- The second is a regular tax return for active companies with income and expenses. An average small business owner can expect around $1,700 per return. Still, it all depends on the number of transactions they have, and how much time the accountant will spend on bookkeeping and tax return preparation.
Should you hire an accountant if you can afford it?
Once you know how much a tax return costs, it is much easier to make a decision. If you can’t afford it, your only other option is to do it yourself.
However, if you’re still not confident you can file a return yourself accurately, my only advice to you would be to hire an accountant to do it for you.
Unlike the personal tax return, which is relatively simple and can be prepared by somebody without an accounting degree, corporate taxes are much more complex. If you try to file your own taxes, even though you have no experience, this might result in many costly mistakes which you can avoid. But if you still want to do it yourself, at least purchase software that can do some basic checks for mistakes.
Preparing corporate tax return on paper
Instructions to prepare Corporate Tax Return T2
Once you decided to prepare your corporate tax return yourself, you are going to need some instructions on how to do it. The CRA already has a very detailed tutorial, called the T4012, or “T2 Corporation – Income Tax Guide 2020,” explaining every line and providing many examples of how to fill it out. You can download this guide from our website.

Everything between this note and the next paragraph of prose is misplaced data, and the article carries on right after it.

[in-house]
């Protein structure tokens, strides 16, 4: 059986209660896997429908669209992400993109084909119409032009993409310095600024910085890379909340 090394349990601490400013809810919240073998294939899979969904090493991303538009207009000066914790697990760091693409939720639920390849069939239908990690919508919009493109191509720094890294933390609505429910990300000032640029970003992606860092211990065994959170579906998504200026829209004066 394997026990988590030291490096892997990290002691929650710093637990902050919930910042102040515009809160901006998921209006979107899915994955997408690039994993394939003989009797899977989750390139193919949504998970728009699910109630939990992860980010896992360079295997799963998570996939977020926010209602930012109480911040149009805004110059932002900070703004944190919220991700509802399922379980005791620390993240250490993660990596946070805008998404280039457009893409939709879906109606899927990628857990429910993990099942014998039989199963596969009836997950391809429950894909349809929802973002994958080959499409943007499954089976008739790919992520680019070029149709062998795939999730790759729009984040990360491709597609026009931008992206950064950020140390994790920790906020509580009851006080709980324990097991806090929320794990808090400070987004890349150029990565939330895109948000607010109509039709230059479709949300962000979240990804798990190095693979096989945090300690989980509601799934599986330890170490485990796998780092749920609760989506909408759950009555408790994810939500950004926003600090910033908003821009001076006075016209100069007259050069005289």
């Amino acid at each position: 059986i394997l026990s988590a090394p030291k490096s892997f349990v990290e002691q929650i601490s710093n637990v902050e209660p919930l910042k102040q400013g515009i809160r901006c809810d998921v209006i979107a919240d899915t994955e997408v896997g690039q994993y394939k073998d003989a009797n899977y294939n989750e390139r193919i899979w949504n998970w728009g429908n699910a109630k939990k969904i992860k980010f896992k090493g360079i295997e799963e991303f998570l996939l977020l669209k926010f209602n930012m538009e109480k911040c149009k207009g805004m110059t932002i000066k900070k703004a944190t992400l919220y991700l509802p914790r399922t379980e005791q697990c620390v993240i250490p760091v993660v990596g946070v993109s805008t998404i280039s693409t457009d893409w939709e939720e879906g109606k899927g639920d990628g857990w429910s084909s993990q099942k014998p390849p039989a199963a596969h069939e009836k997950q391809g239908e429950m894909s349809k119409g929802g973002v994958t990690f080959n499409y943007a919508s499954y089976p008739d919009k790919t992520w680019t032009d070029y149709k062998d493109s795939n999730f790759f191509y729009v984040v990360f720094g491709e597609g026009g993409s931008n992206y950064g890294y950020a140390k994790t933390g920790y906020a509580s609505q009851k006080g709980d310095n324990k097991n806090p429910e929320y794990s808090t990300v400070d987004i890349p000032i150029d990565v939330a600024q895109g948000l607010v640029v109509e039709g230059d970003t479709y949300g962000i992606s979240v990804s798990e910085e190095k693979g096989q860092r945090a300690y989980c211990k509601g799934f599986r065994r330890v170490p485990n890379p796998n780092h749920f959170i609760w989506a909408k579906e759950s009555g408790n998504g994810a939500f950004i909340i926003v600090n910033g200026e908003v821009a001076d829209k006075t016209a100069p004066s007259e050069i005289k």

What forms do you need to fill out?
You need to submit your corporate income tax return (T2) with the Canada Revenue Agency (CRA) every year. The T2 form is an editable PDF document, and it is nine pages long. You can download the form from our website.
If a corporate income tax return is sent electronically by someone other than a representative of the company, an authorized signing officer of the corporation must complete and sign a Form T183CORP.
You will need to attach your corporation’s financial statements by filling out specific schedules required by the CRA. They all have names to help you understand them. Speaking of financial statements, you must also file a General Index of Financial Information (GIFI) with your tax return. The Index reports information from the corporation’s income statement, balance sheet, and retained earnings statement (your financial statements).